Human Rights Watch (HRW) on Thursday urged Libya's United Nations-backed Government of National Accord (GNA) to investigate the fate of hundreds of people missing from a key town near the capital, Tripoli. Dozens of mass graves were found there after the withdrawal of a widely feared militia loyal to putschist Gen. Khalifa Haftar last summer.
In a statement, HRW quoted Libyan officials as saying that at least 338 residents of the town of Tarhuna were reported missing. The majority of them disappeared during a 14-month military campaign to capture the capital led by forces loyal to eastern-based Haftar, according to the report.
The U.N. had described the discovery of mass graves around Tarhuna as "horror" in June last year.
That discovery came the day after the withdrawal of forces loyal to Haftar, who used Tarhuna as the main staging point for their attempt to seize the capital in a military offensive launched in April 2019.
"Residents reported that the militia often abducted, detained, tortured, killed and disappeared people who opposed them or who were suspected of doing so," added the rights watchdog.
It called on the GNA to "investigate what happened to the missing residents," recalling that since the first macabre discovery, 120 bodies have been exhumed from 27 mass graves, including women and children.
The rights group also appealed to foreign governments and the U.N. to "provide forensics experts and conduct DNA testing to help with the GNA's gravesite investigations."
“Families in Tarhuna whose loved ones went missing face a difficult time moving forward with their lives,” said Hanan Salah, HRW’s senior Libya researcher. “The authorities should act on the grim discovery of mass graves by taking proper steps to identify the bodies and bringing those responsible for abuses to justice.”
Salah said that senior commanders among Haftar's forces “could be criminally liable for abuses committed by al-Kaniyat militia in Tarhuna for which they had command responsibility.”
In November 2020, the International Criminal Court's (ICC) chief prosecutor reported that Haftar’s offensive on Tripoli involved a pattern of violence and the use of mines by retreating forces that harmed civilians, which is a war crime when used indiscriminately.
Libyan authorities told HRW that they have not yet identified the bodies. They said the main reason behind the delay was the lack of funds and that some staff needed additional training.
HRW explained that the al-Kaniyat militia, a family endeavor, controlled every aspect of life in Tarhuna from 2015 until June 2020, when it was liberated by GNA forces.
The city of Tarhuna, about 93 kilometers (57 miles) southeast of Tripoli and a gateway to Libya’s center and east, had for years been controlled by the Kaniyat militia run by the local al-Kani family, which fought alongside Haftar’s eastern-based illegitimate forces. It adopted the name 9th Brigade when the militia joined forces with Haftar.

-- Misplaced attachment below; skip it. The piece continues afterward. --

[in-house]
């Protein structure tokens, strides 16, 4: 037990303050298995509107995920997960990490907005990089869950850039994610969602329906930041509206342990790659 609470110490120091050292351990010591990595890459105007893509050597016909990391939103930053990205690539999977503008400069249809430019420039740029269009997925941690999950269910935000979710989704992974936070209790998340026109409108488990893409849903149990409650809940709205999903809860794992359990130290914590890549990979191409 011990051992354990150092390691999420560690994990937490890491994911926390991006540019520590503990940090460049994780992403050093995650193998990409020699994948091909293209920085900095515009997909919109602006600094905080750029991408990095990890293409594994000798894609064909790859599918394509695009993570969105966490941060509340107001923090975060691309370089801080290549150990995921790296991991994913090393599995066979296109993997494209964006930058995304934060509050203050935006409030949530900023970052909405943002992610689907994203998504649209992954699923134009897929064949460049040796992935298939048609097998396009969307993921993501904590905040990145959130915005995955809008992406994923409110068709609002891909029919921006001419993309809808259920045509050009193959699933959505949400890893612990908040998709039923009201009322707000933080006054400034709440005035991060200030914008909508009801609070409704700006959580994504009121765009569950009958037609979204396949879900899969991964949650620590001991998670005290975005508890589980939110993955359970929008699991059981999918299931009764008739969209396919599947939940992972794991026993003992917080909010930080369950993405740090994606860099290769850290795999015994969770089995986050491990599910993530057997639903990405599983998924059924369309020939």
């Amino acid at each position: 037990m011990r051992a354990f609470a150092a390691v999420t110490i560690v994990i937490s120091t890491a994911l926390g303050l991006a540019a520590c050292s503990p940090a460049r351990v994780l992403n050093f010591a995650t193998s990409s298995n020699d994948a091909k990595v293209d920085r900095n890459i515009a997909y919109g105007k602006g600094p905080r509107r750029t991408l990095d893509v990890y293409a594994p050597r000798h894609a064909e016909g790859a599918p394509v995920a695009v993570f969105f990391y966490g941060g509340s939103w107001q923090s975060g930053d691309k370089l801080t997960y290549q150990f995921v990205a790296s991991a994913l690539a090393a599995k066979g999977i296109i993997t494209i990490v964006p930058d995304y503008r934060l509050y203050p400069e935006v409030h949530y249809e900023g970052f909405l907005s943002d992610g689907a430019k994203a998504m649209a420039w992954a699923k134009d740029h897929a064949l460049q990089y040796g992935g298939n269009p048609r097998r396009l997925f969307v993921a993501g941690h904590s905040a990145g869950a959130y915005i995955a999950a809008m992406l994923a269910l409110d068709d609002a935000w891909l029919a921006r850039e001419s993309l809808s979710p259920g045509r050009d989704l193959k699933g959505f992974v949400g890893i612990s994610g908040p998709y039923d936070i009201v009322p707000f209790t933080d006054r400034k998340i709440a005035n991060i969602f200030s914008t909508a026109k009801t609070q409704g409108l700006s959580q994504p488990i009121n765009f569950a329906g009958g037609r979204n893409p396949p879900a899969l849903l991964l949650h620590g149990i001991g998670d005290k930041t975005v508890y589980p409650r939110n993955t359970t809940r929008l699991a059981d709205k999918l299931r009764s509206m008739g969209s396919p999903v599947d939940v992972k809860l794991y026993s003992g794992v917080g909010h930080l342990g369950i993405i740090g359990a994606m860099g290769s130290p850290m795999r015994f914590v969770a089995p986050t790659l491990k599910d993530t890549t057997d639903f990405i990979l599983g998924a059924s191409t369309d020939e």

Mohammed Khalifa al-Kani, widely seen as the leader, was joined by four of his brothers – Abdelkhaleq, Muammar (Omar), Abdulrahim and Muhsen, who died in September 2019, HRW stated.
Family members of the missing told HRW that their relatives were not fighters but were targeted because they opposed al-Kaniyat or the 2011 uprising that led to the ouster and killing of longtime dictator Moammar Gadhafi, whose rule was supported by the al-Kani family.
In an interview with HRW, one of the province’s residents, three of whose relatives were abducted by the militia, said: “When they capture and kill someone, they also make sure to kill the rest of (the men in) his family so that they don’t retaliate. After they kill people, they seize their money and property.”
Another resident whose relative Abu Baker Amer Abunaama was ambushed on Nov. 14, 2019, said: “Al-Kanis are ruthless and worked to eliminate anyone that could stand in their way. For them, if you’re not with them, then you’re against them.”
Kamal al-Siwi, head of the Tripoli government's Public Authority for Search and Identification of Missing Persons, told HRW that his agency has exhumed 120 bodies, including women and children, in and around Tarhuna. Some of the bodies were found handcuffed and most were in an “advanced state of decay,” which made it hard for relatives to identify them, said al-Siwi in the HRW report.
Only three exhumed bodies have been identified so far and returned to their families for burial, added al-Siwi.
In November, the U.S. Treasury sanctioned al-Kaniyat and its leader Mohamed al-Kani after finding it responsible for killing civilians whose bodies were discovered in numerous mass graves, as well as torture, forced disappearances and displacement of civilians.
The sanctions sought to freeze any property of those named under U.S. jurisdiction and to block their access to the world's trade and banking systems.